Tia14 January 2021 at 03:58
Lovely recipe, turned out delicious!There were leftovers, and now I’m hoping to send it to school with my son in a Mr. Bento insulated thermos. It keeps food hot for about six hours, so assuming I heat everything thoroughly it should stay hot. But will the pierogis stick together if sitting at a high temperature for so long? Would you cover them in butter and then make sure it’s really hot?
Aleksandra14 January 2021 at 08:11
I would cover them in butter to be sure, they are more delicious this way, anyway
Milos16 January 2021 at 13:35
Fantastic recipe with good tips.
Aleksandra16 January 2021 at 14:50
Colette Balder13 January 2021 at 19:07
Question: How should I divide the dough if using the Kitchen Aid pasta attachment? In fourths? Eighths? The attachment will make a 4 inch wide strip with a variable length. With a 3 inch cutter I could only get one circle wide. Help!
Aleksandra13 January 2021 at 19:21
I guess into 8 parts but I’m not sure (I used this attachment some time ago!). To be honest, I’ve found that for me it goes quicker to roll it out by hand than with this attachment. I think you just have to try until you get it right. Sorry I can not be of more help. I will try to pay attention to it next time I will be making pierogi.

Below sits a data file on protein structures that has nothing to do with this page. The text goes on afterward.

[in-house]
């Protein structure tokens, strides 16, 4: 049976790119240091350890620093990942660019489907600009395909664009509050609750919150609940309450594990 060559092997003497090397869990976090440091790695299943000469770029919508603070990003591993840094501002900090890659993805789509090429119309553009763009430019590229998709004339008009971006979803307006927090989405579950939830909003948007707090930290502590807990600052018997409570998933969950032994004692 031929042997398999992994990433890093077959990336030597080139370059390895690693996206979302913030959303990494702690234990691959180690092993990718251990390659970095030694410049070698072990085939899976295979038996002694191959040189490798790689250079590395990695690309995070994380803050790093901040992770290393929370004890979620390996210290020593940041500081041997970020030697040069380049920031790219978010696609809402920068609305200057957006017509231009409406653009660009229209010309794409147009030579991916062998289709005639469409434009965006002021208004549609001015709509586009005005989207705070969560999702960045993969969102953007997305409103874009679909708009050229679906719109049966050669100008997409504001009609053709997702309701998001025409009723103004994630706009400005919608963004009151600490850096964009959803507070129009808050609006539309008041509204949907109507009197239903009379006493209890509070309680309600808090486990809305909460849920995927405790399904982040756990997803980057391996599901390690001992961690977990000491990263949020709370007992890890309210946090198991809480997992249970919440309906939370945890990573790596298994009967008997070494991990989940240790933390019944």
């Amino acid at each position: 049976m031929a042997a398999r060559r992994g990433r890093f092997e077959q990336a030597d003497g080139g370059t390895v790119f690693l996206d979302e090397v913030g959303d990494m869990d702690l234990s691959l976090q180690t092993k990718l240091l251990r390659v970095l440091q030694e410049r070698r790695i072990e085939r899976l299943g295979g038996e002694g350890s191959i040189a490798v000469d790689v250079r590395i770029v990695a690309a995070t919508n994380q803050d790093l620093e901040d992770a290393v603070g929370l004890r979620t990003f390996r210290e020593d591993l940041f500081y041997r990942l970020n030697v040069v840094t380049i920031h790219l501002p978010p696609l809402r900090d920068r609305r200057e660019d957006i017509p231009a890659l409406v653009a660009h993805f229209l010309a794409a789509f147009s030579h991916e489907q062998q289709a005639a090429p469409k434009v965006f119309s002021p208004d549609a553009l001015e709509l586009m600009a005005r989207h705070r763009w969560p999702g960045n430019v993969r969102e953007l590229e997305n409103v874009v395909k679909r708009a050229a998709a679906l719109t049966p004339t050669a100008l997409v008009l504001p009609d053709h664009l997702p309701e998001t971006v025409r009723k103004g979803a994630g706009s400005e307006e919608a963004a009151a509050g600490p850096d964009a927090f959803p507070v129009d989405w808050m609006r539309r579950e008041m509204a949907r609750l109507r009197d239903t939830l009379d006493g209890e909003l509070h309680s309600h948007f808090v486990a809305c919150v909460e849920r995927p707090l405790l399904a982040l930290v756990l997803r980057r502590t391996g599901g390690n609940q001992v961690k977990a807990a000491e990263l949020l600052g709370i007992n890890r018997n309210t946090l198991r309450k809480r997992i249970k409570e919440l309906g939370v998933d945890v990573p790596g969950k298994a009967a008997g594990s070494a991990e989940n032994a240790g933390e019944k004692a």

I know that many readers have used this attachment, maybe someone else will help?
Colette Balder13 January 2021 at 22:34
I just went ahead and rolled it. BEAUTIFUL piece of dough–a real joy to work with. No sticking, no cracking, just awesome. Forget using the attachment; it’s really not needed. Plan to cook for dinner tonight. Can’t wait!
Fay7 January 2021 at 00:10
I made your dough and made pierogi’s for my first time!
I totally loved working with this dough it was best dough I ever worked with. After I finished my piergo’s I had some dough left over and I cut some apples in small chunks, added raisins ,butter, brown sugar and cook till done. Filled each circles with 1 tsp. apples and when done sprinkle with confectionery sugar. They where amazing, Thanks again!